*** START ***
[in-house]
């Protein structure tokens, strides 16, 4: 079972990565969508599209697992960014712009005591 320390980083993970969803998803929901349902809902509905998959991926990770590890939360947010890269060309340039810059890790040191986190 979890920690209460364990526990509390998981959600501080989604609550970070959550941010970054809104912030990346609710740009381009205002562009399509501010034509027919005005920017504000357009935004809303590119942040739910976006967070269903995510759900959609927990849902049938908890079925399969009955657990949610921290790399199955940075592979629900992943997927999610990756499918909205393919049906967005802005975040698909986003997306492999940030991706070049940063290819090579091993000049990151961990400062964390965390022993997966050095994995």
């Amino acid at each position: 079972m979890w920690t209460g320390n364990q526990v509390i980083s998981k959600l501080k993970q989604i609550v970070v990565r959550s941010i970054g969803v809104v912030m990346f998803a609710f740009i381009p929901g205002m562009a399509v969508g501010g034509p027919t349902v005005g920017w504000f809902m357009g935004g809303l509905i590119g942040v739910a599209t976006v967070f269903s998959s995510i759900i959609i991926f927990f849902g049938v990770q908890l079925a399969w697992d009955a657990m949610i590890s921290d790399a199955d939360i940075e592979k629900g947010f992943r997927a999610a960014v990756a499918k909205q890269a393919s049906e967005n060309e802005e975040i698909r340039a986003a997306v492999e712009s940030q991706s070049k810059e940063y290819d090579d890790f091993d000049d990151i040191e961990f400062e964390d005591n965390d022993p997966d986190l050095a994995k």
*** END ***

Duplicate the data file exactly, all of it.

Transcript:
[in-house]
């Protein structure tokens, strides 16, 4: 079972990565969508599209697992960014712009005591 320390980083993970969803998803929901349902809902509905998959991926990770590890939360947010890269060309340039810059890790040191986190 979890920690209460364990526990509390998981959600501080989604609550970070959550941010970054809104912030990346609710740009381009205002562009399509501010034509027919005005920017504000357009935004809303590119942040739910976006967070269903995510759900959609927990849902049938908890079925399969009955657990949610921290790399199955940075592979629900992943997927999610990756499918909205393919049906967005802005975040698909986003997306492999940030991706070049940063290819090579091993000049990151961990400062964390965390022993997966050095994995």
């Amino acid at each position: 079972m979890w920690t209460g320390n364990q526990v509390i980083s998981k959600l501080k993970q989604i609550v970070v990565r959550s941010i970054g969803v809104v912030m990346f998803a609710f740009i381009p929901g205002m562009a399509v969508g501010g034509p027919t349902v005005g920017w504000f809902m357009g935004g809303l509905i590119g942040v739910a599209t976006v967070f269903s998959s995510i759900i959609i991926f927990f849902g049938v990770q908890l079925a399969w697992d009955a657990m949610i590890s921290d790399a199955d939360i940075e592979k629900g947010f992943r997927a999610a960014v990756a499918k909205q890269a393919s049906e967005n060309e802005e975040i698909r340039a986003a997306v492999e712009s940030q991706s070049k810059e940063y290819d090579d890790f091993d000049d990151i040191e961990f400062e964390d005591n965390d022993p997966d986190l050095a994995k």